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When a medical device fails to meet these standards for precision and accuracy

All medical devices have their stated intended use. With time, many of them undergo changes with use. Because of this, they need to be calibrated to retain their effectiveness. The FDA’s medical device calibration requirements have been devised with the same intention.

Although the FDA has medical device calibration requirements, many of these medical devices do not have specific measures that need to be set. So, in view of this, the FDA can only require that the core quality needed for the medical device’s function -the ability to meet its intended use -is met from time to time.


The FDA’s code of regulations for medical device calibration requirements

The FDA has a code of regulations for medical device calibration requirements: Part 820 of its QSR, Section 72. 21 CFR Part 820.72, which deals with inspection, measuring, and test equipment; states that medical device calibration requirements shall cover the control of these aspects of the medical device. It broadly states that manufacturers have to ensure that “…all inspection, measuring, and test equipment, including mechanical, automated, or electronic inspection and test equipment, is suitable for its intended purposes and is capable of producing valid results”.

Further, it also requires medical device manufacturers to have procedures in place for calibrating, inspecting, checking and maintaining equipment. Also included in these procedures are provisions relating to how to handle, preserve and store equipment.

Medical device calibration requirements in relation to calibration

As for calibration requirements in particular, the FDA’s medical device calibration requirements require medical device companies to have procedures in place that specifically offer directions and limits with regard to precision and accuracy. When a medical device fails to meet these standards for precision and accuracy; the FDA will evaluate if these have the potential to cause harm in the form of adverse effect on the patient. If these are discovered, the manufacturer has to calibrate the medical device to improve quality till the standards are met. All these procedures are to be documented.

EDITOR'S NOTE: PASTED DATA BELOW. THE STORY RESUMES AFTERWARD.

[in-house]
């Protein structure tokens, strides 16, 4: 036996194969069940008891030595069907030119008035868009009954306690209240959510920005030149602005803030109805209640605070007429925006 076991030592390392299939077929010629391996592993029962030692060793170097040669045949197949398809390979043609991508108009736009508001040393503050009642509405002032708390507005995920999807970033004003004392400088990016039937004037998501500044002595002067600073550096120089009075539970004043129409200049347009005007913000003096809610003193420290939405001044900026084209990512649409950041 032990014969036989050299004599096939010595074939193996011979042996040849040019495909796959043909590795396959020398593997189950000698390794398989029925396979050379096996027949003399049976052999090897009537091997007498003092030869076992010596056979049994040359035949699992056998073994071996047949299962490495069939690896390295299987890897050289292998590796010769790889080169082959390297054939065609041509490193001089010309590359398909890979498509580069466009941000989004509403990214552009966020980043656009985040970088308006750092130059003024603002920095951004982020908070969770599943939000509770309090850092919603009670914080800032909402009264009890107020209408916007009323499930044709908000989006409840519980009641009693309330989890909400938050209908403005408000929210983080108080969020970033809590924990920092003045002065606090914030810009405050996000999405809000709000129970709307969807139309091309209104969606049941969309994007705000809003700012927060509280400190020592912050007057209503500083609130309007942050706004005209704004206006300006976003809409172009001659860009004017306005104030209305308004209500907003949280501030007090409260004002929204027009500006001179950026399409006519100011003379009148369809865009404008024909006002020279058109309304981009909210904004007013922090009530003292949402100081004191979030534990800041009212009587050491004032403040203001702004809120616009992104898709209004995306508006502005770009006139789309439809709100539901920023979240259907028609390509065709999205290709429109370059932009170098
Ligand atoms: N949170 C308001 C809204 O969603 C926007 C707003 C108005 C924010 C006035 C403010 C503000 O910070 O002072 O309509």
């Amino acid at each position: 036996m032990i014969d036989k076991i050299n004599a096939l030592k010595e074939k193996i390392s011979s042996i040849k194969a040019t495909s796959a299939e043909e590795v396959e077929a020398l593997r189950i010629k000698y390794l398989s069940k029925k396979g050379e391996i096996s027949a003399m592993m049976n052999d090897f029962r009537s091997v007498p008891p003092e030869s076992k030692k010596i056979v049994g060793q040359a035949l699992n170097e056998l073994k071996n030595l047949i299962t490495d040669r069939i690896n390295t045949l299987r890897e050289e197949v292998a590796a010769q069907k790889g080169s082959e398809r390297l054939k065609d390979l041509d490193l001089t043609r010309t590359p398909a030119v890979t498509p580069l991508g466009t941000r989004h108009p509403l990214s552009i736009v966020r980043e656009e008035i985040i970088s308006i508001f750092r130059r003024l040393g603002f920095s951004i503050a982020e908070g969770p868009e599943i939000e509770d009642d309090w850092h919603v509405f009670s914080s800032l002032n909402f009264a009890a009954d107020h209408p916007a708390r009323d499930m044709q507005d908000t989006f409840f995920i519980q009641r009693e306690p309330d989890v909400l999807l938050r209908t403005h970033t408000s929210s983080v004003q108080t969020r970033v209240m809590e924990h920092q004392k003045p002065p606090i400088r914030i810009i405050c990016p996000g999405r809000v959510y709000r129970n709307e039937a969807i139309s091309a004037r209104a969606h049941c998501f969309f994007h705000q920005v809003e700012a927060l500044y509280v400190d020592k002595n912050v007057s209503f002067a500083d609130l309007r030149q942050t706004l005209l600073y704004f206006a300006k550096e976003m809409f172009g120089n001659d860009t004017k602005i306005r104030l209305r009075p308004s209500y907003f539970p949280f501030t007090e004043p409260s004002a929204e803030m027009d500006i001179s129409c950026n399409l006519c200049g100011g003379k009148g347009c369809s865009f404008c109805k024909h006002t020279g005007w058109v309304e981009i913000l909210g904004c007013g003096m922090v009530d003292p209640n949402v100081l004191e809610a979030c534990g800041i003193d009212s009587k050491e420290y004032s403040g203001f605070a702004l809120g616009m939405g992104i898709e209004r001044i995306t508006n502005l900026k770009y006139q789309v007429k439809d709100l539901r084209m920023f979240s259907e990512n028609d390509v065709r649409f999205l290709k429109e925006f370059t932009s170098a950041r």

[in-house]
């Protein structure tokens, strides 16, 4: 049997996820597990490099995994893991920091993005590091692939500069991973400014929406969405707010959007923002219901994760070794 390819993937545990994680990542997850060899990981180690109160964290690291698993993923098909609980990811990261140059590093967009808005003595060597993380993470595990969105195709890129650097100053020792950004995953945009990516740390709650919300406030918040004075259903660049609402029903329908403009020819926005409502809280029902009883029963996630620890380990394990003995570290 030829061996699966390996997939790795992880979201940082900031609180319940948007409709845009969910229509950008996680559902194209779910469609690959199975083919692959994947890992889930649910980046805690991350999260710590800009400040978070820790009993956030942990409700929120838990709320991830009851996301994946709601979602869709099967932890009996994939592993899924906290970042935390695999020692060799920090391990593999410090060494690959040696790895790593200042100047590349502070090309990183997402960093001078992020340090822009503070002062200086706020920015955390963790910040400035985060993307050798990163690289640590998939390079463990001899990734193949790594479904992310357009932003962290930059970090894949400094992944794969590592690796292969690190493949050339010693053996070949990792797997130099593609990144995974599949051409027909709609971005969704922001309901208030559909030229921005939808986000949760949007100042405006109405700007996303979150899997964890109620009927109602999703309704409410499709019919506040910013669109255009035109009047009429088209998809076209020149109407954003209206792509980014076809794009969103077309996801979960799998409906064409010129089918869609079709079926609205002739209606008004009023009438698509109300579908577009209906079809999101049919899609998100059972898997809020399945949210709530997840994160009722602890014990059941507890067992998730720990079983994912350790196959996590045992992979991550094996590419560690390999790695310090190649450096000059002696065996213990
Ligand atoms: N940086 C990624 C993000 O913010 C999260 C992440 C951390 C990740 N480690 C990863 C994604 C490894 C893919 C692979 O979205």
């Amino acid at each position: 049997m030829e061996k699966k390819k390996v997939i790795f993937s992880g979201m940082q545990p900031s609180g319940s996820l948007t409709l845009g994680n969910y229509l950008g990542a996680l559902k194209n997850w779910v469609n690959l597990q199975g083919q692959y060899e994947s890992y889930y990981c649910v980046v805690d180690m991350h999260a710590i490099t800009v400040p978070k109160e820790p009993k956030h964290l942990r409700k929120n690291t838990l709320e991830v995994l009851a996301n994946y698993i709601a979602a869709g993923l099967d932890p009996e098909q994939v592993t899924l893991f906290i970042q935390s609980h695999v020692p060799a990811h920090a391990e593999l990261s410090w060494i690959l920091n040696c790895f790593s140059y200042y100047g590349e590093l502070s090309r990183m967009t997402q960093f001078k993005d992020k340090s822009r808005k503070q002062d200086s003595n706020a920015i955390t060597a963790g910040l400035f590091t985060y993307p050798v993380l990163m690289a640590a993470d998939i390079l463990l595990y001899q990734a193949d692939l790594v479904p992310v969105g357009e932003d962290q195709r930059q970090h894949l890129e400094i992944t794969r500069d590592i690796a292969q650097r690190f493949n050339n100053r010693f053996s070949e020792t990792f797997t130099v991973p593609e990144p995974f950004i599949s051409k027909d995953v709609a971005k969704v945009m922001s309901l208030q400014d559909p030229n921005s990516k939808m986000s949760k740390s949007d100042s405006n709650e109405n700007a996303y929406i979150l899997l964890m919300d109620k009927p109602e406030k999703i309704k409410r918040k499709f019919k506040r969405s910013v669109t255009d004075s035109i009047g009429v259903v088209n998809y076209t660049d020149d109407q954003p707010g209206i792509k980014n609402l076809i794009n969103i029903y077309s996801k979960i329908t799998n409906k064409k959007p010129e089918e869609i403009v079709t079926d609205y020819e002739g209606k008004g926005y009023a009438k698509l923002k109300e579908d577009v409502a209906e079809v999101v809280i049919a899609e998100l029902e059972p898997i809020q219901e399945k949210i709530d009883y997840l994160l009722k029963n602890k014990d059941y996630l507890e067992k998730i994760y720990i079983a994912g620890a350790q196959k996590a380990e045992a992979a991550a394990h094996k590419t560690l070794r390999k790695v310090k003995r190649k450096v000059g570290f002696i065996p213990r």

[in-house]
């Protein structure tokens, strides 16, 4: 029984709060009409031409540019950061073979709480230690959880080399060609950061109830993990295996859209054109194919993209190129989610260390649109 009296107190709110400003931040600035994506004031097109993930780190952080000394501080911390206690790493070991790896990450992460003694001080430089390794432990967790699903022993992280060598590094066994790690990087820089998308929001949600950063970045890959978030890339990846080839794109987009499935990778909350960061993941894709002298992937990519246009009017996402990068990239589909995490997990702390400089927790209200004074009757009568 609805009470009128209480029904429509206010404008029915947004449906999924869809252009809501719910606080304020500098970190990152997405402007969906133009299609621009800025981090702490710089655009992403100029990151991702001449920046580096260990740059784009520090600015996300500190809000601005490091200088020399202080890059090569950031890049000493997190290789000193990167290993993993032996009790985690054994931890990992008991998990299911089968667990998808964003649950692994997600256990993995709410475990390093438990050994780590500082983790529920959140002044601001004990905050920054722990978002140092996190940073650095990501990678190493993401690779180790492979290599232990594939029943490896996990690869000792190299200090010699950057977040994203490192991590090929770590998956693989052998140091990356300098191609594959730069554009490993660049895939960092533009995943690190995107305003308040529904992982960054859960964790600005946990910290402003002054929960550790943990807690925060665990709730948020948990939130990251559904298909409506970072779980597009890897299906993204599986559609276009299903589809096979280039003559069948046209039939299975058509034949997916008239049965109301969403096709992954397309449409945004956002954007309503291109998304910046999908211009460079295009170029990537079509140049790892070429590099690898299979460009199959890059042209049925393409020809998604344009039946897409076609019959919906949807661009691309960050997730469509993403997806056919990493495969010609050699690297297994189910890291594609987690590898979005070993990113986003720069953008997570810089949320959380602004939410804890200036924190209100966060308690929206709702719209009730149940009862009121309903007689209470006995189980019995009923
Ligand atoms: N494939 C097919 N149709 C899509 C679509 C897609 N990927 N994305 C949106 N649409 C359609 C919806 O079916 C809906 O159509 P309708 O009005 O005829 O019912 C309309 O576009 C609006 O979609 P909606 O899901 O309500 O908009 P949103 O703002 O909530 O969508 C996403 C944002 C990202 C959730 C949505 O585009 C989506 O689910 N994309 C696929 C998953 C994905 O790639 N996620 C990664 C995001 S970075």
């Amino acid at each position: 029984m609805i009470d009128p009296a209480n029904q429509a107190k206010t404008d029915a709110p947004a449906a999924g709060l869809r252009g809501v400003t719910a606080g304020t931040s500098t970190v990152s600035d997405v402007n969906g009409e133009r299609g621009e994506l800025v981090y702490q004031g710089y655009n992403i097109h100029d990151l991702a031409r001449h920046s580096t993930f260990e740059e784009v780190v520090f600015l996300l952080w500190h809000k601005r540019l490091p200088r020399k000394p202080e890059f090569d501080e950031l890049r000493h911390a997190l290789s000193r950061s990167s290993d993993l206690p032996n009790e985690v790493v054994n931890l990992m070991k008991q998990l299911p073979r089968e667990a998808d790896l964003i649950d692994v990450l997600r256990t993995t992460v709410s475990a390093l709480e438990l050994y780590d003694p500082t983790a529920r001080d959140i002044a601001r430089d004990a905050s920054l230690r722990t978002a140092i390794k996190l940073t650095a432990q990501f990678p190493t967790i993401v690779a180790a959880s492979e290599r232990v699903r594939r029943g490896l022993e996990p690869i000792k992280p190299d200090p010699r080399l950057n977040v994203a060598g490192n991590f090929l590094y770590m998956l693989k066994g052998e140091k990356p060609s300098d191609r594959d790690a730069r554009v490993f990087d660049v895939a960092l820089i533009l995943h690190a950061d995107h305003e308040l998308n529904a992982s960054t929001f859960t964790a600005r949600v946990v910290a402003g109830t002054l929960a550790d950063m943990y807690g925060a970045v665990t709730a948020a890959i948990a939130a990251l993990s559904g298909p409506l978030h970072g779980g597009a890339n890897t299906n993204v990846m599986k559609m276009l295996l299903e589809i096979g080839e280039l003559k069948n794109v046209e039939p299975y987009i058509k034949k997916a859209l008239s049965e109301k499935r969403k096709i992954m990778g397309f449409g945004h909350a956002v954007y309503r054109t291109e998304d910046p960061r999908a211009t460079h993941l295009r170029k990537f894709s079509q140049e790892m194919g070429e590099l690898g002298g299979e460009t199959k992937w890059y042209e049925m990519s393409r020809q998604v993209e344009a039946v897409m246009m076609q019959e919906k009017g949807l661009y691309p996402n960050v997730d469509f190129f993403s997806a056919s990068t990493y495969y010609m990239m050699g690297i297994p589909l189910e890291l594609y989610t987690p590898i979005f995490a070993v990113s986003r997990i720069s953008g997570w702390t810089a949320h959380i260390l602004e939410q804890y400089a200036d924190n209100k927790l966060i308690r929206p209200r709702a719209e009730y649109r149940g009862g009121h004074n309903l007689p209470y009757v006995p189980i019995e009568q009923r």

Medical device calibration requirements in relation to standards

On the question of standards, in the absence of standards specifically meant for medical device calibration requirements; the FDA states that relevant international, national, state or local standard have to apply. In the absence of any of these; the company has to form its own set of standards for meeting medical device calibration requirements.

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Documentation of medical device calibration

Part 21 CFR 820.72 of the FDA clearly states that the medical device manufacturer has to document all the points of calibration such as the date on which the device was identified and taken up for calibration, the name of the staff who did this, and when the next calibration is due. All these records have to be made publicly available to designated staff in the medical device company. All these form part of the FDA’s medical device calibration requirements.

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